A $500,000 donation to Washington University School of Medicine in St. Louis will be used to provide resiliency training for nurses at Siteman Cancer Center at Barnes-Jewish Hospital and the School of Medicine. The program will be aimed at improving care for them and, ultimately, their patients.
The gift establishes the Josh Gottheil Memorial Endowment for the Promotion of Resiliency, which will support symposia and other programs to teach nurses scientifically proven methods for maintaining good mental and emotional health so they may continue caring for patients with empathy and understanding.
The donation is from the Josh Gottheil Memorial Fund for Lymphoma Research, which raises money to support nurses who work with patients undergoing bone marrow or stem cell transplantation. Also known as Josh’s Fund, the Urbana, Illinois based nonprofit was established in memory of Gottheil, a lymphoma patient who died in 1989 at age 19.
Since 1995 Josh’s Fund has worked with the Oncology Nursing Society of America to provide educational grants to oncology nurses working in bone marrow and stem cell transplant units.
“Thanks to the generosity of donors to Josh’s Fund over the years, the fund is now in a position to find a second worthy cause,” said Diane Gottheil, Josh’s mother and the fund’s president. “At its outset we were inspired by the dedication of the nurses in the bone marrow transplant unit at Barnes-Jewish Hospital, where Josh was a patient, and we immediately thought of finding a cause specifically for nurses and their colleagues at Siteman Cancer Center. We are grateful to Siteman for identifying this important way in which nurses and their patients can directly benefit from support from Josh’s Fund.”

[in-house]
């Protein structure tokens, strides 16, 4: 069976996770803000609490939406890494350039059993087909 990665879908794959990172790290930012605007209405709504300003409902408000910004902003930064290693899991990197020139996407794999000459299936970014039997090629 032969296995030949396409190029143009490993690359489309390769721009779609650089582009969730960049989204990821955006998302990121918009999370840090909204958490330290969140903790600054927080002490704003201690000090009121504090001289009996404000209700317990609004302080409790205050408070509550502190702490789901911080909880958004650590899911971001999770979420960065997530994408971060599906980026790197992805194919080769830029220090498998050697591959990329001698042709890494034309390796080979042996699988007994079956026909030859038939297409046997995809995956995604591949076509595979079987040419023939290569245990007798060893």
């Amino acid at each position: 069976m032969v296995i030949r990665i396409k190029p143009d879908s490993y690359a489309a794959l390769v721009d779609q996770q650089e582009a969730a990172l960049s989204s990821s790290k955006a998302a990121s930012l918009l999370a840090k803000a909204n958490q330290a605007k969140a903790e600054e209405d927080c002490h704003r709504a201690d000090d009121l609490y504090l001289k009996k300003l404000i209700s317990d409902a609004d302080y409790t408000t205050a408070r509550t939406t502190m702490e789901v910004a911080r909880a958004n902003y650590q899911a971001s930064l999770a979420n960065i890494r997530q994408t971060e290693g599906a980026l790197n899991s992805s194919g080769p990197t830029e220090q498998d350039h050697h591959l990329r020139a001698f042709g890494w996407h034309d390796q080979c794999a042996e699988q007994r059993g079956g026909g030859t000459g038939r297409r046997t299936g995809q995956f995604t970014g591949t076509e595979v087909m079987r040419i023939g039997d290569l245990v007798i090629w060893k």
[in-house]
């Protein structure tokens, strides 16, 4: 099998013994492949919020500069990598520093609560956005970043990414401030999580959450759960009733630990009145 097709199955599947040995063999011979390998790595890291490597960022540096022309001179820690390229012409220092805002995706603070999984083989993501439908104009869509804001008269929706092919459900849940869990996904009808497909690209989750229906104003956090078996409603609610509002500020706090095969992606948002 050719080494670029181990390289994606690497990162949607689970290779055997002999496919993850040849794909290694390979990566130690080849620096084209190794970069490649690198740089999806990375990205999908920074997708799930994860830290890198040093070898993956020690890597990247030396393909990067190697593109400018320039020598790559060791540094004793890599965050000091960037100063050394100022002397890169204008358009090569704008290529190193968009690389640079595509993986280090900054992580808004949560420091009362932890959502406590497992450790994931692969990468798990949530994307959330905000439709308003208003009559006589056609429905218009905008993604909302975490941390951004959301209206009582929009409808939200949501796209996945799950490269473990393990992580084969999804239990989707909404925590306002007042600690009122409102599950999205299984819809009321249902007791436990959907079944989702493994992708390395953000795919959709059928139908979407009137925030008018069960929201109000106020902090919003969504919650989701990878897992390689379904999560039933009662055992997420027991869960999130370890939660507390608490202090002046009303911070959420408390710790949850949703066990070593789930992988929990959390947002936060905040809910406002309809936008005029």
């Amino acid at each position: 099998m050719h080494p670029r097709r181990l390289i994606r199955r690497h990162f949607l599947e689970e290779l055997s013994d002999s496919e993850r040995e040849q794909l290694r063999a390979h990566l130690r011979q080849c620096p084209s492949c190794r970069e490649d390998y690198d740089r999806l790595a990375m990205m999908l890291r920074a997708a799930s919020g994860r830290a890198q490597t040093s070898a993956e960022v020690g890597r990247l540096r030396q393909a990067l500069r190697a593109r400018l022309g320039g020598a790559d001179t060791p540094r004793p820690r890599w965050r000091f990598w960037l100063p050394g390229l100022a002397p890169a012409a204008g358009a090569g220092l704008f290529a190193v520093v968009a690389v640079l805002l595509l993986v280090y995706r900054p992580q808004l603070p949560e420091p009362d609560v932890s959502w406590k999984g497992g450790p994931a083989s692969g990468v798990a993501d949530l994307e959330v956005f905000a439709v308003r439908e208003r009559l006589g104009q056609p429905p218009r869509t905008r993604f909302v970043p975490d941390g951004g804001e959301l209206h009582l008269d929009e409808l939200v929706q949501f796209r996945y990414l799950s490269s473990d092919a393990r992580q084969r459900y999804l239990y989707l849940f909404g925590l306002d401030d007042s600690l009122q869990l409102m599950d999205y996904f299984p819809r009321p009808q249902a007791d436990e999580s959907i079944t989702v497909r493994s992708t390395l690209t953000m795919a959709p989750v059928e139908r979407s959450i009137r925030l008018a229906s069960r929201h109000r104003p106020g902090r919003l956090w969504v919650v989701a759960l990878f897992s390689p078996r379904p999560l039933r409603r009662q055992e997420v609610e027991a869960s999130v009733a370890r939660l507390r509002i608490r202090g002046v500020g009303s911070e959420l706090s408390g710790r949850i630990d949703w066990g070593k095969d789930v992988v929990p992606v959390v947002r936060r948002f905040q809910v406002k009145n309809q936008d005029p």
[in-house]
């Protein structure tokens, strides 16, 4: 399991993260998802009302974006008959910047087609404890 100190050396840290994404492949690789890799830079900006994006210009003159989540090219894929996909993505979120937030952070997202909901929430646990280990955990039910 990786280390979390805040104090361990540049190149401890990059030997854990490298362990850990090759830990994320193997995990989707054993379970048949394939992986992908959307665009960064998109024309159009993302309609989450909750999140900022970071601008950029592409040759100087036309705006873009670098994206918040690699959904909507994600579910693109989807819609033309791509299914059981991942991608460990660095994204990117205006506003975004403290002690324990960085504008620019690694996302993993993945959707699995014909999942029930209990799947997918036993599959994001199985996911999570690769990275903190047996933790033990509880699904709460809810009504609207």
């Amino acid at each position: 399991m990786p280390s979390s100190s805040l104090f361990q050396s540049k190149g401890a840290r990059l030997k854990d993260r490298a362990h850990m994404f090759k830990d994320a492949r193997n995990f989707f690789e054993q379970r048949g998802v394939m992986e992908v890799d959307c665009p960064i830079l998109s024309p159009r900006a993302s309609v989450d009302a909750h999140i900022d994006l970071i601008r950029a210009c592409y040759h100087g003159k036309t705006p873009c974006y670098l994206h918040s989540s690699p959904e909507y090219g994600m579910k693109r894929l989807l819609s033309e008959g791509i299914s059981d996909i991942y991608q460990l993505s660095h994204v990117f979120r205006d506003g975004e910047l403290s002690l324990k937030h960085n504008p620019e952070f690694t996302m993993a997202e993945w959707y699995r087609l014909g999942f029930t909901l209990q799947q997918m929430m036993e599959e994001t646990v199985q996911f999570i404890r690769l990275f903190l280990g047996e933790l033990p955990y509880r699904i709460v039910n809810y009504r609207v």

Resiliency training topics include:
* Compassion fatigue and lowering the effects of stress and burnout
* Providing ongoing support to staff members, recognizing signs of struggling, and using tools to manage everyday challenges
* Using storytelling to strengthen resiliency, energize one’s brain and create a sense of belonging and connectedness
* Writing letters of gratitude, learning to give oneself credit for handling adversity, and identifying ways to reduce negativity
Christi Longnecker, Siteman’s vice president of oncology services and a registered nurse, said caring for the sick, while one of the most rewarding endeavors, can take a toll emotionally.
“You get to know and care for your patients, which isn’t something you shut off at the end of your shift,” she said. “With this generous gift, Josh will be remembered and nurses will receive important support when it’s needed, so they may continue giving their patients the compassionate care they deserve.”
Family and friends remember Josh Gottheil as having a special charm and a big heart. A drummer turned rock music promotor, he established his own production company during high school to promote concerts in Champaign-Urbana. A few months into college he was diagnosed with lymphoma, a cancer of the lymph system, but while undergoing treatment his spirits were high and he continued producing rock shows. After Josh’s cancer went into remission he moved to Chicago to continue his career and had plans for concerts in Chicago and St. Louis. Unfortunately, this was not to be as the cancer returned and, despite Josh undergoing a bone marrow transplant, would take the young man’s life.
“Always remembering Josh, we remain inspired by the oncology nurses who, committed to their profession, meet the challenges of patient care,” Diane Gottheil said. “We are proud of what Josh’s Fund has accomplished to date and look forward to how the Josh Gottheil Memorial Endowment in Support of Resiliency will enable the Siteman Cancer Center to provide for their outstanding team of nurses and their colleagues and to the patients in their care.”